In The Naked Blogger of Cairo, Marwan Kraidy builds on his decades of experience researching and writing about Arab media, culture, and politics to consider the ways in which people create rebellious art, attract public attention, and conjure new political imaginaries. At the heart of these processes Kraidy finds the human body, employed as tool, medium, symbol, and metaphor, tying the revolutionary activism we associate with the Arab uprisings of recent years to those of a longer past.
The book develops the notion of “creative insurgency” to explore the mixture of activism and artistry characteristic of revolutionary expression, turning to the work of dozens of sloganeers, graffiti artists, puppeteers, videographers, cartoonists, satirists, and bloggers to explore a series of cross-disciplinary questions about practices of rebellion:
How does creative insurgency emerge and thrive? What kinds of artistic practices does it spur? What debates does it foment? How has creative insurgency evolved in different periods and places? What do self-immolations in 1963 Saigon and 1969 Prague reveal about Bouazizi’s in 2010 Sidi Bouzid? How does Mubarak’s switching off the Internet in 2011 resonate with the British ban on theater in 1919 Cairo? What historical perspective can we gain by revisiting the French Revolution? Can the aesthetic sensibility of Delacroix’s La liberté guidant le peuple help us grasp the Naked Blogger of Cairo? What can we learn about political street art in 2010 Arab capitals from civil war–era stencil graffiti in 1970s Beirut? How do loaf-brandishing revolutionaries and the superhero Captain Khobza in 2010 Tunis echo past bread riots? How does Top Goon—Diaries of a Little Dictator recast ancient puppetry traditions for the digital era? Is revolutionary graffiti mere political messaging or is it art? How has creative insurgency evolved in different periods and places?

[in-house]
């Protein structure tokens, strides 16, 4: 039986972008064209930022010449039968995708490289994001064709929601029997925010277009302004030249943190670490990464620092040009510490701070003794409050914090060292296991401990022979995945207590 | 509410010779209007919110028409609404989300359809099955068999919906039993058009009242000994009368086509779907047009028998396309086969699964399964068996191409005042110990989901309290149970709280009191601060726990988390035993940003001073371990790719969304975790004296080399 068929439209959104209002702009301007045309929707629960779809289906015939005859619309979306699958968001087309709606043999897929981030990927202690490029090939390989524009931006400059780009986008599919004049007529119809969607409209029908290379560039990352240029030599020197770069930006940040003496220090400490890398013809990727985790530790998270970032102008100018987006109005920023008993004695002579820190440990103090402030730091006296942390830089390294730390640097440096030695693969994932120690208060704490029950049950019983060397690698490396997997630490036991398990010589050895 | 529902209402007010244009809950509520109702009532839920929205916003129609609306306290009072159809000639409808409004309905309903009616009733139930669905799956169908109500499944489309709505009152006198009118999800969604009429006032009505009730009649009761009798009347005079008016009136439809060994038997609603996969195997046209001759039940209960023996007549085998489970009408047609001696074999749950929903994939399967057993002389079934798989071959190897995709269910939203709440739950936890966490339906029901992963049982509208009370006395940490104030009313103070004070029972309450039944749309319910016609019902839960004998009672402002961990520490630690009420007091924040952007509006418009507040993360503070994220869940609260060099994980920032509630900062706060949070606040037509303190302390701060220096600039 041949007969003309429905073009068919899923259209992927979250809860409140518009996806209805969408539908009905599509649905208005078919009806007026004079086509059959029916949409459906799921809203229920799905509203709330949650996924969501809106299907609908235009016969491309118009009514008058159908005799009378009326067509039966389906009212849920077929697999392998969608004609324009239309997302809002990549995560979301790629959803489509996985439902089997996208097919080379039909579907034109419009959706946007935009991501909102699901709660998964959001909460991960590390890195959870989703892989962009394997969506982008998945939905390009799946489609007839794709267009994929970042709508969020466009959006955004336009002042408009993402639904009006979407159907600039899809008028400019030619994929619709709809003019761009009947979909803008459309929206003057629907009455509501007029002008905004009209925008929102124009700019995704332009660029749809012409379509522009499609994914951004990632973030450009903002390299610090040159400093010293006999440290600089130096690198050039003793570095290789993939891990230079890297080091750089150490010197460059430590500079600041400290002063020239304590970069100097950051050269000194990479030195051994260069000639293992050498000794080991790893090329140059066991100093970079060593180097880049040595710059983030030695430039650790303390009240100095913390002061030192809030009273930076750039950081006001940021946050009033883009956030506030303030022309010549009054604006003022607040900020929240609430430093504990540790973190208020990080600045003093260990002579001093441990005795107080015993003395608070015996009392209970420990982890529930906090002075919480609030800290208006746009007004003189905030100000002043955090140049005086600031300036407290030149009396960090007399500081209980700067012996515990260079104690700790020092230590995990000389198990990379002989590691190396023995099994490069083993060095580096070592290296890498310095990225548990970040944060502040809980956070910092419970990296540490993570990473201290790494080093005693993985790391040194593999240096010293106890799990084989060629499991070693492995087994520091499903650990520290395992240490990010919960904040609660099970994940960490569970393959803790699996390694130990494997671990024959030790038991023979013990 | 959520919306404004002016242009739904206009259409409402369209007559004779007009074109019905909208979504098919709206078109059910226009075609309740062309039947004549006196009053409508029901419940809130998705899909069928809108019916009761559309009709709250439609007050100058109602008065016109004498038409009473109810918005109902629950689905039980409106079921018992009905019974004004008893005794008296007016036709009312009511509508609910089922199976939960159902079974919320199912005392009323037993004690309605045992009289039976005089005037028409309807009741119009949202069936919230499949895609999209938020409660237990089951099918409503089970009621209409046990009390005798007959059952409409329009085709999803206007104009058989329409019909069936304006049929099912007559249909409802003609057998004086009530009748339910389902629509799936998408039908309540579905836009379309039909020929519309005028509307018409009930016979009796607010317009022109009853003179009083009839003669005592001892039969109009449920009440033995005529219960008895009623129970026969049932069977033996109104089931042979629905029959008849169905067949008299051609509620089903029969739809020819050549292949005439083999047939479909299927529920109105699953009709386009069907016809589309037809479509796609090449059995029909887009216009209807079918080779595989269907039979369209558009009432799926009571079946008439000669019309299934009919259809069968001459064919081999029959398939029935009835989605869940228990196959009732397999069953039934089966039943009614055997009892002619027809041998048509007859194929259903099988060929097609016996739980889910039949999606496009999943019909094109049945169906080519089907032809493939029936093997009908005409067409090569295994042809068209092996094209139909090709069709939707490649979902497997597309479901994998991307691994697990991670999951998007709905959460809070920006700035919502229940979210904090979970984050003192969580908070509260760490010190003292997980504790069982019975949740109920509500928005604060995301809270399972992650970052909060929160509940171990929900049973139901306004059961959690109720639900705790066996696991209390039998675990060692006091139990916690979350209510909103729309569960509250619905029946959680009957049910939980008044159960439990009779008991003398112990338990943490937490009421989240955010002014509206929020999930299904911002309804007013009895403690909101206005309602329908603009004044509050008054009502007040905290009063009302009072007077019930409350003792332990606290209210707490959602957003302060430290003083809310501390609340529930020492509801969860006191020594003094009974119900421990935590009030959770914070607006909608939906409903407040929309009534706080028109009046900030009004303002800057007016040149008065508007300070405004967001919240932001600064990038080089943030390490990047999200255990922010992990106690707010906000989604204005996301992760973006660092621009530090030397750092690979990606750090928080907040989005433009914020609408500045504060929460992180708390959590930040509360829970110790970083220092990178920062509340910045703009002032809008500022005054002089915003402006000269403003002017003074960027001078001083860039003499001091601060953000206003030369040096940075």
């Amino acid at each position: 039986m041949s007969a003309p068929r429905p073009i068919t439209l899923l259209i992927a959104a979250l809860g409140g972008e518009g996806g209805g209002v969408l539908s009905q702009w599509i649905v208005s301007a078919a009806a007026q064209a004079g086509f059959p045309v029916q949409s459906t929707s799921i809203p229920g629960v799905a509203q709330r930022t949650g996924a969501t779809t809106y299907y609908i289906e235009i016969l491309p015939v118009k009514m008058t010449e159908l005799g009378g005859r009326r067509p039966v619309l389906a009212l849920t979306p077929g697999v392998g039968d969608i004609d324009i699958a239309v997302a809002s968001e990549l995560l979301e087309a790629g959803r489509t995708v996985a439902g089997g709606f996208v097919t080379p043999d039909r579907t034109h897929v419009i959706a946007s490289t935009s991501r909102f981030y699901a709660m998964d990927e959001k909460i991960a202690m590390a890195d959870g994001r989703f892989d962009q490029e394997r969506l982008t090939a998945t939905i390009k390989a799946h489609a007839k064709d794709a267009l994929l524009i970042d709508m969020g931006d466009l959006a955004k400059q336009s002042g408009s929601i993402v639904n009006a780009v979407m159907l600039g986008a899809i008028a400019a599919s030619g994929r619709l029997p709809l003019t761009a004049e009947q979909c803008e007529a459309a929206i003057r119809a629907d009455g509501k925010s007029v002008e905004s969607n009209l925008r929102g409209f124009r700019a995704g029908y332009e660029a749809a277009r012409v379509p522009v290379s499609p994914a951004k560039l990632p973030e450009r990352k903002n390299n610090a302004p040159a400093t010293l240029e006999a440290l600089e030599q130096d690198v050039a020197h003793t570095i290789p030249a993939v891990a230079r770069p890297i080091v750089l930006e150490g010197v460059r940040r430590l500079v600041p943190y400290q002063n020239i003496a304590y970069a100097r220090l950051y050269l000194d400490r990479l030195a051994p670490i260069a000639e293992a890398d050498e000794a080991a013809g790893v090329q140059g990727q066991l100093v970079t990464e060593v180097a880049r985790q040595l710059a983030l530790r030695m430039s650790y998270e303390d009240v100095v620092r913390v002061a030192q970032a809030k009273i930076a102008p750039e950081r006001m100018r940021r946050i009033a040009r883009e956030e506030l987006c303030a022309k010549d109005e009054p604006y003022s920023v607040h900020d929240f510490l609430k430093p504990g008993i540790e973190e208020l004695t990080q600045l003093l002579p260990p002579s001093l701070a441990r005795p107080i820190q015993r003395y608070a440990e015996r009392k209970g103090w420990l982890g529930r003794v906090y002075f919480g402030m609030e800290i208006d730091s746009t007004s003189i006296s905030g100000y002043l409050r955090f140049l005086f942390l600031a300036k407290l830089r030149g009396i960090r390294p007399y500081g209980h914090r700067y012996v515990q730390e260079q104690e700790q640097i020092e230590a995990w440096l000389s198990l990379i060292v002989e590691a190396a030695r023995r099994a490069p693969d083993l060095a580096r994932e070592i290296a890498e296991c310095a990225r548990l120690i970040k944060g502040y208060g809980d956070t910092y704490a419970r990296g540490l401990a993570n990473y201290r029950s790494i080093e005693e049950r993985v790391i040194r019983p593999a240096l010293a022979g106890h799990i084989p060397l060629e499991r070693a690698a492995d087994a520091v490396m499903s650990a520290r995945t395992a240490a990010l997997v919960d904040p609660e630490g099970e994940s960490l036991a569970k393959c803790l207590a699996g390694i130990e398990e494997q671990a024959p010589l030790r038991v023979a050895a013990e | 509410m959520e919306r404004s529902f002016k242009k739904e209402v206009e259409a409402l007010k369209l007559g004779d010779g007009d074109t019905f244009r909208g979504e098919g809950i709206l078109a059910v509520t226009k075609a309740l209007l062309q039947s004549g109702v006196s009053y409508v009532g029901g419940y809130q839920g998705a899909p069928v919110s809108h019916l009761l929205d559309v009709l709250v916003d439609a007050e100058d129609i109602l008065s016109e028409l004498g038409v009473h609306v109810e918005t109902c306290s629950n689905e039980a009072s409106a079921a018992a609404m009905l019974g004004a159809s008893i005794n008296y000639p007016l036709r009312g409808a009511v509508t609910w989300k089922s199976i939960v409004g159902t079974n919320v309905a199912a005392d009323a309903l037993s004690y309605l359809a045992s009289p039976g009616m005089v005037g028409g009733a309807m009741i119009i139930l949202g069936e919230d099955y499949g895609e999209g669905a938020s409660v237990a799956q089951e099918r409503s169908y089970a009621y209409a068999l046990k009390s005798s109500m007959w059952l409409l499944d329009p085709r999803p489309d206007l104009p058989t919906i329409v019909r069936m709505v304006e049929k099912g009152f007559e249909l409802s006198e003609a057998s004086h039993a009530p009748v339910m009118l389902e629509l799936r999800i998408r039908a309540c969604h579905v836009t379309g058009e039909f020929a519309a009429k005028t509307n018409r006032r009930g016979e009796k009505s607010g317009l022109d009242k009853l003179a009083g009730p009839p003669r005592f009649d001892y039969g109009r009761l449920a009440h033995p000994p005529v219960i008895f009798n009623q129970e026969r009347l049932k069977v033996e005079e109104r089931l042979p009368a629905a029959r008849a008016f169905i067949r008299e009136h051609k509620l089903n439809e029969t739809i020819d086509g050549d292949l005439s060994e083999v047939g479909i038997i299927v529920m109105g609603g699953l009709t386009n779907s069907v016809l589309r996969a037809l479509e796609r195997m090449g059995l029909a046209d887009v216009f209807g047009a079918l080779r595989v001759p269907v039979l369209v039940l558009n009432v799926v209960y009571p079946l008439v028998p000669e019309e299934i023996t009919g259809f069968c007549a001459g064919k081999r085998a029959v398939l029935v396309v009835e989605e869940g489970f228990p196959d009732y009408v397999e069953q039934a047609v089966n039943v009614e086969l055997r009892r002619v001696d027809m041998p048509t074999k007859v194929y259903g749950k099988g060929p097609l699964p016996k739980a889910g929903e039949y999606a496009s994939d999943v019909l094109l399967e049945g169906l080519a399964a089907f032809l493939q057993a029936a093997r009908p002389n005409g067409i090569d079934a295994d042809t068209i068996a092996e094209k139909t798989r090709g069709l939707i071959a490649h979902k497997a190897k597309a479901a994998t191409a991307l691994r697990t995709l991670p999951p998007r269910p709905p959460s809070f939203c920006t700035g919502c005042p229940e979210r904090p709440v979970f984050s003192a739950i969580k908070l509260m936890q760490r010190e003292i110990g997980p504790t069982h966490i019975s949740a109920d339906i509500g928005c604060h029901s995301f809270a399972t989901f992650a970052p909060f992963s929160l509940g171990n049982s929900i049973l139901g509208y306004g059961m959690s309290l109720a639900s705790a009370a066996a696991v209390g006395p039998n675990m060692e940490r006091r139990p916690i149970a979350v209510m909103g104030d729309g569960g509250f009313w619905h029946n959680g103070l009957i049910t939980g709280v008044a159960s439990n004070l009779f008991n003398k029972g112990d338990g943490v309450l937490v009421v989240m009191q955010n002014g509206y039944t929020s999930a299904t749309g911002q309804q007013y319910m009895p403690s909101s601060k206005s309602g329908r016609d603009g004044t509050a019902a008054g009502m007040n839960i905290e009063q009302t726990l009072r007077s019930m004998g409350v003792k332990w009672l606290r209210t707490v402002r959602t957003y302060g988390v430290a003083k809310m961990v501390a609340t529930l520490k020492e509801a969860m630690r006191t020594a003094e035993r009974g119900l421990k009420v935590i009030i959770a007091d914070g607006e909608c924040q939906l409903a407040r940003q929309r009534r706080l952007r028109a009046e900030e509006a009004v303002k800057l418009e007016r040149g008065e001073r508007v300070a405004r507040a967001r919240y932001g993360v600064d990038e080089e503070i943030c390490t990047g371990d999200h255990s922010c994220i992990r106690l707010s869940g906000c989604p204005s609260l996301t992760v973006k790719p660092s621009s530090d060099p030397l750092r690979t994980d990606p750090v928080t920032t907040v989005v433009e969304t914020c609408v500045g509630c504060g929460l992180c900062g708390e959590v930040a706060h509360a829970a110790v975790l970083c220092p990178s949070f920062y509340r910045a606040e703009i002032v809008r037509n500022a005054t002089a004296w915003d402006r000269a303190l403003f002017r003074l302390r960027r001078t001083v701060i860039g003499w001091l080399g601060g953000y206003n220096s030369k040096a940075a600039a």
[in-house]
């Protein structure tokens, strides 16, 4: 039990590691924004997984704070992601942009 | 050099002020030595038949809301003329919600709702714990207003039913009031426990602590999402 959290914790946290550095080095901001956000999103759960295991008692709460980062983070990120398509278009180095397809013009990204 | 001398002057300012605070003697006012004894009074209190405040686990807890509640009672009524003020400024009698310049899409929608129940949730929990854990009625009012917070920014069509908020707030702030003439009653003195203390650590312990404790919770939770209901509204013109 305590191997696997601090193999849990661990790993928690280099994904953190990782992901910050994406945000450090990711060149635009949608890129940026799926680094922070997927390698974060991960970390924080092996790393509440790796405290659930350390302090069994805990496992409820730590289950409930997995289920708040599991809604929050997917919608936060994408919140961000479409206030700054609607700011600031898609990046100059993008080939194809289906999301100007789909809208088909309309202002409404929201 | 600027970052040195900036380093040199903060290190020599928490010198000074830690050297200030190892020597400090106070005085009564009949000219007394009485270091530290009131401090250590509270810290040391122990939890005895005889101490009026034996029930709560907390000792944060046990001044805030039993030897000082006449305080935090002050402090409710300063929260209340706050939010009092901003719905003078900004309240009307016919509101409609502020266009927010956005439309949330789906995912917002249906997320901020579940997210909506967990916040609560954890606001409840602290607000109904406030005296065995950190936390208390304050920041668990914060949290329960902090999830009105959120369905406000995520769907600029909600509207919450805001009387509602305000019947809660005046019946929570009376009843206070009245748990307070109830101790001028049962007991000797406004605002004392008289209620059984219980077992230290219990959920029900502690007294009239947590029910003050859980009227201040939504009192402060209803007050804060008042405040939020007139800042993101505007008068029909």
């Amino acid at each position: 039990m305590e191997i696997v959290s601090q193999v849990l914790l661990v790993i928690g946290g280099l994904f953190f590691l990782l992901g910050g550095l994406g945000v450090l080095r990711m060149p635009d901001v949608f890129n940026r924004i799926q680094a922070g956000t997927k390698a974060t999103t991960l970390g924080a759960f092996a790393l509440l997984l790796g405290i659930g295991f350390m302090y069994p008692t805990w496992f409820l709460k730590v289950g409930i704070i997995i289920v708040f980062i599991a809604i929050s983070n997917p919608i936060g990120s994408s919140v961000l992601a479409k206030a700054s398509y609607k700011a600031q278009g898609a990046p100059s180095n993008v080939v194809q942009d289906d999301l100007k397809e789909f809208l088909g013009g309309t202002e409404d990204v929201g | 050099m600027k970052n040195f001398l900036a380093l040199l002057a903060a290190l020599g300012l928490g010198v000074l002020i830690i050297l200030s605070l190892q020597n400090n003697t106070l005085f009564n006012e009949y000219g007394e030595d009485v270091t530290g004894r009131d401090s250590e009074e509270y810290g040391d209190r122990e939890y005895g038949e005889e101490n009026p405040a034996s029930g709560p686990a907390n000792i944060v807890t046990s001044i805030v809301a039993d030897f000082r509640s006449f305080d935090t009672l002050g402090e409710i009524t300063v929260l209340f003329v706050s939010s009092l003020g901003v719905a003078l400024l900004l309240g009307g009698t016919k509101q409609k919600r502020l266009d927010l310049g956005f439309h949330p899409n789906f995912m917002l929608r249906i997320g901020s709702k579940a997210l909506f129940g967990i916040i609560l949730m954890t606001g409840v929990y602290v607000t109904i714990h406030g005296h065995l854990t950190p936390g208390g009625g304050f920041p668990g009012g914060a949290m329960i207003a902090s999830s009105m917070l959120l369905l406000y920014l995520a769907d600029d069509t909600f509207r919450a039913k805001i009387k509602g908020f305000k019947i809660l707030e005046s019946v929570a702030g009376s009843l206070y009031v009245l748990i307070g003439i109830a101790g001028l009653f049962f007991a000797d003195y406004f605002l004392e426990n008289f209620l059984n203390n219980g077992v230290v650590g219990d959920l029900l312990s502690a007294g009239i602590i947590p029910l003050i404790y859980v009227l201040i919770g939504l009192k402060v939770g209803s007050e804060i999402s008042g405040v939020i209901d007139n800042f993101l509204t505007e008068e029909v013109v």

Kraidy gives a more complete sense of his project in the video below.